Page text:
him saying that economic conditions compel their frustrations was dishonestbecause i don’t honestly see the correlation between economic conditions and religion or hunting, but it is possible to see a nexus between economic conditions and anti-immigrant or anti-trade sentimentsthose people would be just as religious and prone to hunting no matter the state of the economy
As I think is made clear by this clip, Obama’s argument is not that people hunt and believe in Godbecause they are in dire straits economically. Rather, it’s that people who are in dire straits economically base their votes on the fact that they hunt and believe in God. It’s not a causal relationship between being poor and having particular values; it’s a causal relationship between being poor and voting based on those values. The argument is that these people don’t trust politicians to actually help them recover from their economic problems, so they just vote for the politician who is saying that the traditions and values that they can rely on will not be assaulted and taken away (even if that politician in reality makes their economic problems worse).
Is that a generalization of the rural working class and the rural poor? Yes. Is it a generalization that in large part relies on the assumption that this is a group of people (though not theonly group of people) that is not invested in the details of public policy? Yes. Does that make it elitist and out-of-touch? I don’t think so.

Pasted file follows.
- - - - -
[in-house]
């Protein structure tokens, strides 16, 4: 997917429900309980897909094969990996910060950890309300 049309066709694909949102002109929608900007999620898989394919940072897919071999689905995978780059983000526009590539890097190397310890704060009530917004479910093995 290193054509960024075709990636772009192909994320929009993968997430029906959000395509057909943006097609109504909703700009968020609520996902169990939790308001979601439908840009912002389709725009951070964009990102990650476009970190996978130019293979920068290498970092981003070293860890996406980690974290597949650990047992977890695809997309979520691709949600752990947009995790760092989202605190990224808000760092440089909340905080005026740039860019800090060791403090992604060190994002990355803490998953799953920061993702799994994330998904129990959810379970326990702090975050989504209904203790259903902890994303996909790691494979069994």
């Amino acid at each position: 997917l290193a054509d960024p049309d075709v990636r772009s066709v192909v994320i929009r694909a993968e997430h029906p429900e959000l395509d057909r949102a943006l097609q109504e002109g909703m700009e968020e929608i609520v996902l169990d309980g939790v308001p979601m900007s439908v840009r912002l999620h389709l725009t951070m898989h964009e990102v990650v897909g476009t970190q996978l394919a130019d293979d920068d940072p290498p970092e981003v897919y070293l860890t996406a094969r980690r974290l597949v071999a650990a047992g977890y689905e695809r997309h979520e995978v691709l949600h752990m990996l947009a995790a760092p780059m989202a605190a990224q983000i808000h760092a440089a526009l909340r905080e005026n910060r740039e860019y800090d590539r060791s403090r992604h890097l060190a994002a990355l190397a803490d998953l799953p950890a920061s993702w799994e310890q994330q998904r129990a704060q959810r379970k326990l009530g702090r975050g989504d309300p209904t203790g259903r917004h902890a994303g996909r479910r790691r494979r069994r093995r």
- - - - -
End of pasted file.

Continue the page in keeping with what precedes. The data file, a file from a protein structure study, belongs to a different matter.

Whatever one can say about Obama’s statements, I don’t think one can fairly listen to his tone and find anyjudgment of the type of people he’s talking about. Indeed, he tends to make this argument as a way of criticizing the Democratic elite for not being respectful and conscious of the cultural values he’s talking about. These people are busy working at whatever jobs they can find, trying to raise their families as best they know how, he seems to be saying. We have to do a better job communicating to them, and more importantly, when we do get in power, we need to actually help them.
In the end, it’s about delivering the goods – Democrats, because of their stances on cultural issues, cannot win over these voters unless they can be trusted to help improve these voters’ lives. But Democrats have failed to do that in any really big way since the days of FDR (and, to a lesser extent, LBJ). Given the current political conditions in the country, I suspect Obama will get his chance to deliver those goods starting next January. We’ll see how he performs.
I know this blog has seen its fair share of religious debate, so I’m reluctant to even write this post, but a friend of mine called me out via e-mail and requested my public rebuttal of this claim by John Gray (via Andrew Sullivan) about “contemporary atheism”:
Zealous atheism renews some of the worst features of Christianity and Islam. Just as much as these religions, it is a project of universal conversion. Evangelical atheists never doubt that human life can be transformed if everyone accepts their view of things, and they are certain that one way of living – their own, suitably embellished – is right for everybody. To be sure, atheism need not be a missionary creed of this kind. It is entirely reasonable to have no religious beliefs, and yet be friendly to religion. It is a funny sort of humanism that condemns an impulse that is peculiarly human. Yet that is what evangelical atheists do when they demonise religion.